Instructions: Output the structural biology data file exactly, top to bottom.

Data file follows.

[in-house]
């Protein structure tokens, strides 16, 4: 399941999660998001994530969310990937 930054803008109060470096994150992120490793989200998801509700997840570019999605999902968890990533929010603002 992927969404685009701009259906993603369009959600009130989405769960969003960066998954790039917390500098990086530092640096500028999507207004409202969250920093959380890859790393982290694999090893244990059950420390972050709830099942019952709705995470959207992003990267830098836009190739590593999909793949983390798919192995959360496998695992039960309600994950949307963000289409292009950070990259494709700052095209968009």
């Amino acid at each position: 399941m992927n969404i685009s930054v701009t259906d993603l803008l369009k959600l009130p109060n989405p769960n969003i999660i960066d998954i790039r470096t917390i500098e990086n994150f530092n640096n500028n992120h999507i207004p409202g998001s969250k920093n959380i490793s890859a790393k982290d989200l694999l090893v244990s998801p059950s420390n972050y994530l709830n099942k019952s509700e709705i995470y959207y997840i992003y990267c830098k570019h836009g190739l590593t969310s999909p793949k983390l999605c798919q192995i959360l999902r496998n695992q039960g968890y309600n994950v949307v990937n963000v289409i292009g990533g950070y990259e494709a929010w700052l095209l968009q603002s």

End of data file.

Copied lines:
[in-house]
């Protein structure tokens, strides 16, 4: 399941999660998001994530969310990937 930054803008109060470096994150992120490793989200998801509700997840570019999605999902968890990533929010603002 992927969404685009701009259906993603369009959600009130989405769960969003960066998954790039917390500098990086530092640096500028999507207004409202969250920093959380890859790393982290694999090893244990059950420390972050709830099942019952709705995470959207992003990267830098836009190739590593999909793949983390798919192995959360496998695992039960309600994950949307963000289409292009950070990259494709700052095209968009």
């Amino acid at each position: 399941m992927n969404i685009s930054v701009t259906d993603l803008l369009k959600l009130p109060n989405p769960n969003i999660i960066d998954i790039r470096t917390i500098e990086n994150f530092n640096n500028n992120h999507i207004p409202g998001s969250k920093n959380i490793s890859a790393k982290d989200l694999l090893v244990s998801p059950s420390n972050y994530l709830n099942k019952s509700e709705i995470y959207y997840i992003y990267c830098k570019h836009g190739l590593t969310s999909p793949k983390l999605c798919q192995i959360l999902r496998n695992q039960g968890y309600n994950v949307v990937n963000v289409i292009g990533g950070y990259e494709a929010w700052l095209l968009q603002s």